Shield/Storm with a reporting date of 8 February 1991 to Fort Jackson, South Carolina.
A HSC Form 621-R (Individual Medical History) of 9 February 1991 shows that his last
physical examination was in July 1989, that he had a physical profile serial of 2 2 3 3 2
1; and that his medical condition showed a herniated disc, hypertension, rotator cuff
injury, and chronic low back pain.

16. A 6 March 1991 report of medical examination shows that the applicant had a
small lesion of his hands, hypertension (controlled with medication), low back
syndrome, a turning in of his left foot, and a history of sciatica in the left leg for 15
years. The examining official recommended neurology consultation at a VA hospital.
He was medically qualified for separation. In the report of medical history he furnished
for the examination, the applicant indicated that he had numerous ailments and medical
                                             3
ABCMR Proceedings (cont)
AR1999026207
problems. The examining official indicated that the applicant had a history of low back
injury with sciatica of left leg since an explosion in Vietnam in 1970, and had an inward
deviation of his left foot since performing physical training 3 weeks ago at Fort Jackson.
 He again recommended consultation at a neurology clinic at a VA hospital.

17. The applicant was released from active duty at Fort Jackson on
10 March 1991. His DD Form 214 (since corrected on 21 February 1992), shows that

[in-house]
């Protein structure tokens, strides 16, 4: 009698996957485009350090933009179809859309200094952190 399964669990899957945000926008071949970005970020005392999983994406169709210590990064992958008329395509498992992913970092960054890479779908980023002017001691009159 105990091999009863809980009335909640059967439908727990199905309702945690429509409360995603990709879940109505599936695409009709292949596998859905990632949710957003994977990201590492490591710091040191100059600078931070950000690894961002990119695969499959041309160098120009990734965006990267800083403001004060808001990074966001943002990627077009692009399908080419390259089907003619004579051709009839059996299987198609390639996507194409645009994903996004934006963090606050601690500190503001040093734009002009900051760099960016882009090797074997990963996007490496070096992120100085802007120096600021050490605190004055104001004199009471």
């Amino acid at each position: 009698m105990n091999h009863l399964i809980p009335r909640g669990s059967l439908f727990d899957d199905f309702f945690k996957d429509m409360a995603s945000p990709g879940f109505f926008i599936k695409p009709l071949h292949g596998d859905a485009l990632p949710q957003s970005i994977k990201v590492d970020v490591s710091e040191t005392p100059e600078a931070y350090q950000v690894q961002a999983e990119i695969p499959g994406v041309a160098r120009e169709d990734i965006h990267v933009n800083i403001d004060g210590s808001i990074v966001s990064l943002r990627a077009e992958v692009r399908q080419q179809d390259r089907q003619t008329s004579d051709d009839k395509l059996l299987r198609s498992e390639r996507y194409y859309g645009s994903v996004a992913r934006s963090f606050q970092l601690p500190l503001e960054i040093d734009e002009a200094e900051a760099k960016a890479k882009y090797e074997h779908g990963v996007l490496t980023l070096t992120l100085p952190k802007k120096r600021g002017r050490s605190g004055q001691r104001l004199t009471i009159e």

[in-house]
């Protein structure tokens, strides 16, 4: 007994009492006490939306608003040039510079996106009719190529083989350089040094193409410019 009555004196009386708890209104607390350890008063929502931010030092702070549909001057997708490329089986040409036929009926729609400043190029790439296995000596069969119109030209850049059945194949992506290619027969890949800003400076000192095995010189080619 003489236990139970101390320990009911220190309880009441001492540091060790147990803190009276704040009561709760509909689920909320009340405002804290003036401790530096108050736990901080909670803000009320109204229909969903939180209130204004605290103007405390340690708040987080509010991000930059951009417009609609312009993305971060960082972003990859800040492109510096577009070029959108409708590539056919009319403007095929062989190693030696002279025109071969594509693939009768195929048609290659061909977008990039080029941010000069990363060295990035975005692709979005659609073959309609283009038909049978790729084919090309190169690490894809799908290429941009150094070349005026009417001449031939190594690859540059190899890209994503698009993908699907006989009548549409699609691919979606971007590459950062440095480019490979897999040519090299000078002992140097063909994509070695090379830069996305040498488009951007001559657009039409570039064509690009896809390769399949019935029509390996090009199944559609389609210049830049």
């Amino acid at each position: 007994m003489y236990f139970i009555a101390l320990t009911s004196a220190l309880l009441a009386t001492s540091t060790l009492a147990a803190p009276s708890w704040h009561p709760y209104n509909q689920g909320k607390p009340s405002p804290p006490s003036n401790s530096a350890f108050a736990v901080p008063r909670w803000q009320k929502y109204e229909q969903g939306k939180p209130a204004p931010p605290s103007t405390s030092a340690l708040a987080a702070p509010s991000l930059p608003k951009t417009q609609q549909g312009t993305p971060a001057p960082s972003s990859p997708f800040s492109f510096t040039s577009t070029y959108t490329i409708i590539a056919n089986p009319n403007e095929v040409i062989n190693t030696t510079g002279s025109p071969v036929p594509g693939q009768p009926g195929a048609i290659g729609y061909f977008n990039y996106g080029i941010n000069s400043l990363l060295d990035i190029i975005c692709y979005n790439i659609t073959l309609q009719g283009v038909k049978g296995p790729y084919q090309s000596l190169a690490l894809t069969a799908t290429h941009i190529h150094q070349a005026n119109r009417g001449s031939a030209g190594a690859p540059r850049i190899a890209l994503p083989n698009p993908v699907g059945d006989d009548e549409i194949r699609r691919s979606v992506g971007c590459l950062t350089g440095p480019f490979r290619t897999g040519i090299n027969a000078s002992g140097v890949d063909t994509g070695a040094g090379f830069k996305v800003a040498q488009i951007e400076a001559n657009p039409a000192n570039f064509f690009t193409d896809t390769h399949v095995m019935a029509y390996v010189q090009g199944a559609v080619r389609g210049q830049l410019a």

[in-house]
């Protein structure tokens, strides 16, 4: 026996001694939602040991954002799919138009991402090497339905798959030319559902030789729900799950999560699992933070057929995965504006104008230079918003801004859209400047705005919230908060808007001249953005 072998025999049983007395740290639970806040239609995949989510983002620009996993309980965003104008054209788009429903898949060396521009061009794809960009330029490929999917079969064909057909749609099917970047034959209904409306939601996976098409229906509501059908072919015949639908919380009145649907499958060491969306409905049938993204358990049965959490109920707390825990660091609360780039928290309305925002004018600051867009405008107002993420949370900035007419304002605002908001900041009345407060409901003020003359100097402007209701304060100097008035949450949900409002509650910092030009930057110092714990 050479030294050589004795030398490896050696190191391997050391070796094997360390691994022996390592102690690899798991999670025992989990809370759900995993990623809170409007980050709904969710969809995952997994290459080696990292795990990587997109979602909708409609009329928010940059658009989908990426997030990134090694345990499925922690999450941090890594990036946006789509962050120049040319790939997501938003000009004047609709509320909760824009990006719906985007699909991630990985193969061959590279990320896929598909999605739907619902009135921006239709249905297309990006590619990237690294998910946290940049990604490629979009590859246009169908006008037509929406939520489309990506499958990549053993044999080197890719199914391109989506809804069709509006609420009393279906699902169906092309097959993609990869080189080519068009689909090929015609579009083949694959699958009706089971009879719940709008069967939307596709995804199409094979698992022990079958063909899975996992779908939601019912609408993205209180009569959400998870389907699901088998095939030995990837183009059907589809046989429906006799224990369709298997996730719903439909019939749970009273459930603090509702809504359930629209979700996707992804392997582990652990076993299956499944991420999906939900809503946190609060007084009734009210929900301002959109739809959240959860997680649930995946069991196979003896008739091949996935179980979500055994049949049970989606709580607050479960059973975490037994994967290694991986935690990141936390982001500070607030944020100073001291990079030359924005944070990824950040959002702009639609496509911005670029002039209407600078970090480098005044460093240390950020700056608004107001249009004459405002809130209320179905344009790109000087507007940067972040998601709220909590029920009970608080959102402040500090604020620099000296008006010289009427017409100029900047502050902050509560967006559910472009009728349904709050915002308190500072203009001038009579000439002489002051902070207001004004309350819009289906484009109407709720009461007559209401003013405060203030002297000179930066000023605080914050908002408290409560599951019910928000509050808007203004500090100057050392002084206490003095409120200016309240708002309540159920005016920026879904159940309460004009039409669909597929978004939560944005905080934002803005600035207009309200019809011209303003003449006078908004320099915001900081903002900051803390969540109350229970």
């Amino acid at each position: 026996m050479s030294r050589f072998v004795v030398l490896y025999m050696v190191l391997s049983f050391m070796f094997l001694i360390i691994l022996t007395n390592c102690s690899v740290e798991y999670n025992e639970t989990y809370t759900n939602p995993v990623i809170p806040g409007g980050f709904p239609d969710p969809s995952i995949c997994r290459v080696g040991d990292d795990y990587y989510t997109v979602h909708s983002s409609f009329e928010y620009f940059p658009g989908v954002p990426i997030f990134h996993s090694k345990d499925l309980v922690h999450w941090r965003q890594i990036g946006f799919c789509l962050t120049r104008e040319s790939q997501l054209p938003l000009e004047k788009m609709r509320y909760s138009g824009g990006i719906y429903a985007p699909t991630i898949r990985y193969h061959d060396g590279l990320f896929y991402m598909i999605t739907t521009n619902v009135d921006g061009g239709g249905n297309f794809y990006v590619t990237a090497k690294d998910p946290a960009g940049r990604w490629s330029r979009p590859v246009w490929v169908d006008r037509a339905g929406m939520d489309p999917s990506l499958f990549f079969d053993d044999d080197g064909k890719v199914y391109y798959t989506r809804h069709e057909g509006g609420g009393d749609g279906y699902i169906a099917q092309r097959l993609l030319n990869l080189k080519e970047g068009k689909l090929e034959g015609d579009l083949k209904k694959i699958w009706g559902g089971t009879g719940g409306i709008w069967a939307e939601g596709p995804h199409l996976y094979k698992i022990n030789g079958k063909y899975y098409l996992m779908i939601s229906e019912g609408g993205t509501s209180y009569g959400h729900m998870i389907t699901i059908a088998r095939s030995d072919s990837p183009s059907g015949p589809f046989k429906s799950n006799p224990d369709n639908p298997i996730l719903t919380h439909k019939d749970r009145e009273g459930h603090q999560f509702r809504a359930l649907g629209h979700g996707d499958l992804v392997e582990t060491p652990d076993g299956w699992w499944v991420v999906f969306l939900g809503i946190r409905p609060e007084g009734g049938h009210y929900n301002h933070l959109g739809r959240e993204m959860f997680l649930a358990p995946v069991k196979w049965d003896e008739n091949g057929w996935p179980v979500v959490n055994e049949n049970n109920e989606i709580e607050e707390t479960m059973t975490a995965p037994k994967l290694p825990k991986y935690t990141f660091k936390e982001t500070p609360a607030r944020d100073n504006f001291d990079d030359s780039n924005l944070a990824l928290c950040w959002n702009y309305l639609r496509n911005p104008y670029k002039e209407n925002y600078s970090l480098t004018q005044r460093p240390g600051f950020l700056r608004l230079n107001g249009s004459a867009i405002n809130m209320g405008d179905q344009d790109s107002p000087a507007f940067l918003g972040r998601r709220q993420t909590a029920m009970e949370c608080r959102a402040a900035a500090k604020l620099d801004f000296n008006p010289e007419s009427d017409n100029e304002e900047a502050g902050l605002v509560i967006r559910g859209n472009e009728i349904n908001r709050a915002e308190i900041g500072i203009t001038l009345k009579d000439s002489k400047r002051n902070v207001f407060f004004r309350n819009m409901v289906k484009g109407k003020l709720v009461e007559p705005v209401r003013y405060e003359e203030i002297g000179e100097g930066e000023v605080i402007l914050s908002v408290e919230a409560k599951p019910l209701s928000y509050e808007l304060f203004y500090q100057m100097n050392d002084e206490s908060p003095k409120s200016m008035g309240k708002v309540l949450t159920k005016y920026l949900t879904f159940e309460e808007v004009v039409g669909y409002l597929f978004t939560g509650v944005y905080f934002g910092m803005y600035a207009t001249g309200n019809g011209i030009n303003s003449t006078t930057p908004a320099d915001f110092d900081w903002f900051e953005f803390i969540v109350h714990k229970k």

he was awarded the Army Service Ribbon, two awards of the National Defense Service
Medal, two awards of the Army Good Conduct Medal, the Army Achievement Medal,
the Bronze Star Medal, the Purple Heart, the Republic of Vietnam Gallantry Cross with
Palm Unit Citation (three times, a erroneous duplication on the original DD Form 214,
and an erroneous entry on the               21 February 1992 correction), the Republic of
Vietnam Civil Actions Honor Medal Unit Citation, the Vietnam Service Medal with 10
service stars, the Army Reserve Components Achievement Medal, the Republic of
Vietnam Campaign Medal with 60 device (twice, another duplication), the Army of
Occupation Medal (twice, another duplication), the Overseas Service Ribbon (twice,
another duplication), the NCO Professional Development Ribbon with numeral 3
(another duplicate entry), qualification badges with the rifle, grenade, and pistol (also
duplicated), the overseas service bar – 6, and the overseas service bar – 1 (an obvious
error), and the Combat Infantryman Badge.

18. On 9 April 1991 the applicant was awarded the Army Reserve Components
Achievement Medal (first oak leaf cluster).

19. A 4 June 1993 chronological statement of retirement points shows as of        10
March 1993 the applicant had 20 years, 5 months, and 17 days of qualifying service for
retired pay at age 60.

20. The applicant was reassigned to the Retired Reserve on 21 June 1993.

21. An 18 August 1993 DA Form 1577 shows that the Army Reserve Personnel Center
authorized the Commander of the Army Support Activity in Philadelphia to issue the
applicant various awards.

22. On 20 October 1995 the applicant was awarded the Army Commendation Medal,
first oak leaf cluster.

23. In a 27 October 1995 decision the VA awarded the applicant a 20 percent service